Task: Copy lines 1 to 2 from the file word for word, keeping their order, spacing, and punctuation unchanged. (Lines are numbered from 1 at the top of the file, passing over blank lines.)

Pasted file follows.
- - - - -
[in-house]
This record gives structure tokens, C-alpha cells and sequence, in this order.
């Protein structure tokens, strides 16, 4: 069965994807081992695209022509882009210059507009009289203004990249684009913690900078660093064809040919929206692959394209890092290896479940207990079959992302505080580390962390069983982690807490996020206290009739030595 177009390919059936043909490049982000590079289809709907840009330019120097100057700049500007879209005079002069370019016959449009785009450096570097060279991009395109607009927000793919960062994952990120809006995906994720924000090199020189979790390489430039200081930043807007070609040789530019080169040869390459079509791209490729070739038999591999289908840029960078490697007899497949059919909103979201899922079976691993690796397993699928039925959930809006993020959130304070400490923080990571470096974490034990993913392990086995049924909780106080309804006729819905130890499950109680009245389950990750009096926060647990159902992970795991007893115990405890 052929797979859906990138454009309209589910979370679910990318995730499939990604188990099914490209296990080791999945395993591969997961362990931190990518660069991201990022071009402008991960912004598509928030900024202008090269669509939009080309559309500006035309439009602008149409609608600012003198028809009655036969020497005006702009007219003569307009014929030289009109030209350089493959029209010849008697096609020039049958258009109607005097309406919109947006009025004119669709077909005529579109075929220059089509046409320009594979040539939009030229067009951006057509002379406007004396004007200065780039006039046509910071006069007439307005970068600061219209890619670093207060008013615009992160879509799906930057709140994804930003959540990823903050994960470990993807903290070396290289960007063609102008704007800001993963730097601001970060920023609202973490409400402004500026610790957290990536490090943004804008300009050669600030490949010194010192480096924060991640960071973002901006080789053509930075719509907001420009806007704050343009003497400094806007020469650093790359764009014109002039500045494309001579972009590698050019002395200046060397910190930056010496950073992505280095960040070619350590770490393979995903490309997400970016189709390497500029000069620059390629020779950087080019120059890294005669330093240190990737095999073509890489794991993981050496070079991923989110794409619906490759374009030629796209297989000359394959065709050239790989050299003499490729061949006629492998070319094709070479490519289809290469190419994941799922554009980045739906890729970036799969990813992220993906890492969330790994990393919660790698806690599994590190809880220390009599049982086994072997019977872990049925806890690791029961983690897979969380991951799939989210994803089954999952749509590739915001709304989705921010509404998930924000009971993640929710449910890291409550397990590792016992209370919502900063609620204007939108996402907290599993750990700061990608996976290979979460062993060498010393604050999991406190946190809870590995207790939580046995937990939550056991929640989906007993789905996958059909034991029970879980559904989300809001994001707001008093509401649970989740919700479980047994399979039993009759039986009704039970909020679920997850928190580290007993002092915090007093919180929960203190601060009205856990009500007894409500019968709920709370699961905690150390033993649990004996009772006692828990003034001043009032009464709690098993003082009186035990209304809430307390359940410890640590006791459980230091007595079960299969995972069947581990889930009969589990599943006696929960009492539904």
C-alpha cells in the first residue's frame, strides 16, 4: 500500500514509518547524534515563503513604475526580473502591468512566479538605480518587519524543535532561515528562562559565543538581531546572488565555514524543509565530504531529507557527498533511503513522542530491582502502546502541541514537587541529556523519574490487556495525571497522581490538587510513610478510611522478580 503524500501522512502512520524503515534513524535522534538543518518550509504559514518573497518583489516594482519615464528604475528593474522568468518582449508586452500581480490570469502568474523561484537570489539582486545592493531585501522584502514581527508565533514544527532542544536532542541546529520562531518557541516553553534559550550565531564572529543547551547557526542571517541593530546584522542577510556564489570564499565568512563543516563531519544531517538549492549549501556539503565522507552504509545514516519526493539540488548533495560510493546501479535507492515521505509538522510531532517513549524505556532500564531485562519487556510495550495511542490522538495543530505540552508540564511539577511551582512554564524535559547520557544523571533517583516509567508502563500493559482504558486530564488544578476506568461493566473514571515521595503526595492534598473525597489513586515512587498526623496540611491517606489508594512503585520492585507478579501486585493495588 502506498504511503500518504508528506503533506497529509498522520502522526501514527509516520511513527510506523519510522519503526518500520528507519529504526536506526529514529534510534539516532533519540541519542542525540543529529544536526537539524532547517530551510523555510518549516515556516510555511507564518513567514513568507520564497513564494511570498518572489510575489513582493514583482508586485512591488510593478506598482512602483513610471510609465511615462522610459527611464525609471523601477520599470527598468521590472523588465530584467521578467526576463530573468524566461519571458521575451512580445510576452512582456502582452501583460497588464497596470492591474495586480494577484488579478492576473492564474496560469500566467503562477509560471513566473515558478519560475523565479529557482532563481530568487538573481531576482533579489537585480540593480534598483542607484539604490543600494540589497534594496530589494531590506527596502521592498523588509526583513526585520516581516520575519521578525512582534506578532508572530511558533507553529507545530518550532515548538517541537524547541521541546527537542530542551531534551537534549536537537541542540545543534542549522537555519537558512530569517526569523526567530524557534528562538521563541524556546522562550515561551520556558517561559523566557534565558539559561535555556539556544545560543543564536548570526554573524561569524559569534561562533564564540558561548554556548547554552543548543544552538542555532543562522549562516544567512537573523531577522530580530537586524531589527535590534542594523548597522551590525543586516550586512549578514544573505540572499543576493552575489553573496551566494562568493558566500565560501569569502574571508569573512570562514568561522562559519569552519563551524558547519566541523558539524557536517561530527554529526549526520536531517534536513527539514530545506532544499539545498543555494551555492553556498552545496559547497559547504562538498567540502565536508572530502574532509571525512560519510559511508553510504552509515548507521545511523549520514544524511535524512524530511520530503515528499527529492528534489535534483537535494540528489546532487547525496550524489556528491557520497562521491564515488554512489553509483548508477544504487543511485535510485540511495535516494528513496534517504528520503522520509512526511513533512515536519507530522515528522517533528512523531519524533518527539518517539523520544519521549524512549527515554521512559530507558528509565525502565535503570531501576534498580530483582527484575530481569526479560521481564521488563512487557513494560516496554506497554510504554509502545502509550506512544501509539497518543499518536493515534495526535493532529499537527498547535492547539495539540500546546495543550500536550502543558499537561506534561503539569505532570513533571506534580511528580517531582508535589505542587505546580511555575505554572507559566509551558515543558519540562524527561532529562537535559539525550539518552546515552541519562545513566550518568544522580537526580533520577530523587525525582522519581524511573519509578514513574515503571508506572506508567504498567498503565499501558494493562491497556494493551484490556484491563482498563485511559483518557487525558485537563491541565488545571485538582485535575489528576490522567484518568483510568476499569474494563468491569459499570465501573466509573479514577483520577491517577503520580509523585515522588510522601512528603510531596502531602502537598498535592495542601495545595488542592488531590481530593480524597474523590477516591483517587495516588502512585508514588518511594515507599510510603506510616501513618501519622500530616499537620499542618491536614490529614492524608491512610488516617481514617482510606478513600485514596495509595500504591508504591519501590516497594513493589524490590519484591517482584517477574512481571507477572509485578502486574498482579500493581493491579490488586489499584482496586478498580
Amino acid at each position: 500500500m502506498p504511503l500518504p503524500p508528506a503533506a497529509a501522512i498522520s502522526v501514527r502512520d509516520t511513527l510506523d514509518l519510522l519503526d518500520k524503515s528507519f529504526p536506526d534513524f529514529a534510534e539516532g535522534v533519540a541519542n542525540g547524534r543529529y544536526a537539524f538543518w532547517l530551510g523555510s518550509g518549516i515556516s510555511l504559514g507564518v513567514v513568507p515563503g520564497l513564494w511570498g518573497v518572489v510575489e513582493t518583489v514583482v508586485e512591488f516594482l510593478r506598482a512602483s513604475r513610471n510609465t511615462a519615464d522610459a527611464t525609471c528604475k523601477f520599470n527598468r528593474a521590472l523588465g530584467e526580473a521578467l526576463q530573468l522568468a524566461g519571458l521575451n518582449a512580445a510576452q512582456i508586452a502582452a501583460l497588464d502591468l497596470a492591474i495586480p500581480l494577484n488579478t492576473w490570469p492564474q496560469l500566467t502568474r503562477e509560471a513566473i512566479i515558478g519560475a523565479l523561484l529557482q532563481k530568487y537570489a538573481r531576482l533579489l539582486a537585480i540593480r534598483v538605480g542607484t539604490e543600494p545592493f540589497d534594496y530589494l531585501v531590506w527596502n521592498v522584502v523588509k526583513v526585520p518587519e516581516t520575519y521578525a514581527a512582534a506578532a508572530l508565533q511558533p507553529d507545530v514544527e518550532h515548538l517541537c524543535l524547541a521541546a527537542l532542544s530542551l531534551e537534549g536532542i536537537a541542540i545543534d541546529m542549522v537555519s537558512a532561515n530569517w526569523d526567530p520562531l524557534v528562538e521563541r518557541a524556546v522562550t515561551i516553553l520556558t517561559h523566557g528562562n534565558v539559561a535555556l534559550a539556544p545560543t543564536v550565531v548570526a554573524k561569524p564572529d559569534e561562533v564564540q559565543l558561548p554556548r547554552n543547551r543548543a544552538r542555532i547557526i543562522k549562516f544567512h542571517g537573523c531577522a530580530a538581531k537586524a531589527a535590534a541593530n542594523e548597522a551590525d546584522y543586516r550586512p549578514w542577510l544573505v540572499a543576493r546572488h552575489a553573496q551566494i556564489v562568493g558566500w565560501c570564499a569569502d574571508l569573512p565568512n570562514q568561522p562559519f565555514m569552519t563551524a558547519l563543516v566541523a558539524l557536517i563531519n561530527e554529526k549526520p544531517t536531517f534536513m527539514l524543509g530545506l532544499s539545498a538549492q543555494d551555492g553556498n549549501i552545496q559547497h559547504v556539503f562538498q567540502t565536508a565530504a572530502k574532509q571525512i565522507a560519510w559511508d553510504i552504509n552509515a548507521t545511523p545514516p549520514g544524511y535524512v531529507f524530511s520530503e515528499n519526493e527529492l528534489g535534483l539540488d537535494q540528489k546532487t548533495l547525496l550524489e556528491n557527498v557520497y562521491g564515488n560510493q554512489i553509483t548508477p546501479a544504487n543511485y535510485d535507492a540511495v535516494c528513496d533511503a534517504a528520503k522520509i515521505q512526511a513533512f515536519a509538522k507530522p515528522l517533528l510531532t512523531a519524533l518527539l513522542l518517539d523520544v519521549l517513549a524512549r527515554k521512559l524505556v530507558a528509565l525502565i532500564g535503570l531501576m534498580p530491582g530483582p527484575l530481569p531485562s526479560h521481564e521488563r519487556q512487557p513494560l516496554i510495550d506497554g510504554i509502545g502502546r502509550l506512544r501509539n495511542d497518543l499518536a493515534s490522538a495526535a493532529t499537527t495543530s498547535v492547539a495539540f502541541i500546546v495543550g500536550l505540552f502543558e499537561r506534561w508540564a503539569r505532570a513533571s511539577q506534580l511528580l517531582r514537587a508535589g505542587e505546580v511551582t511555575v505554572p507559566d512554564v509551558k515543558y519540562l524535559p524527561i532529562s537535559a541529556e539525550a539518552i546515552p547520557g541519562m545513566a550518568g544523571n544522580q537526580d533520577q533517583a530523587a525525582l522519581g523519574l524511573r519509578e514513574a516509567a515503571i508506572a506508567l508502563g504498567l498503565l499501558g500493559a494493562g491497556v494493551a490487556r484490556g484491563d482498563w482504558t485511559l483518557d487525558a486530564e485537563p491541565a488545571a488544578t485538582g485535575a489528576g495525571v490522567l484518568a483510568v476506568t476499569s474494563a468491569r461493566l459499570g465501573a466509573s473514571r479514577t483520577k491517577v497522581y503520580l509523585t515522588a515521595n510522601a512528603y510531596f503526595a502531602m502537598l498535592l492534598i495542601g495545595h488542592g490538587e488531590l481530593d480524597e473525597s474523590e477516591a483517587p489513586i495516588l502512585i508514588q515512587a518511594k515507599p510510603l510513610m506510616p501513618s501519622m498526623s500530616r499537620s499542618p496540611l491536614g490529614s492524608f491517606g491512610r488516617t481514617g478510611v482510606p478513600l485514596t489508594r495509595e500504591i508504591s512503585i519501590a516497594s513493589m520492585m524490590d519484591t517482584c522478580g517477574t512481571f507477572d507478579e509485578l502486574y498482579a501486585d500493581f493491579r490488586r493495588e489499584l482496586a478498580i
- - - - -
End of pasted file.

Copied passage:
[in-house]
This record gives structure tokens, C-alpha cells and sequence, in this order.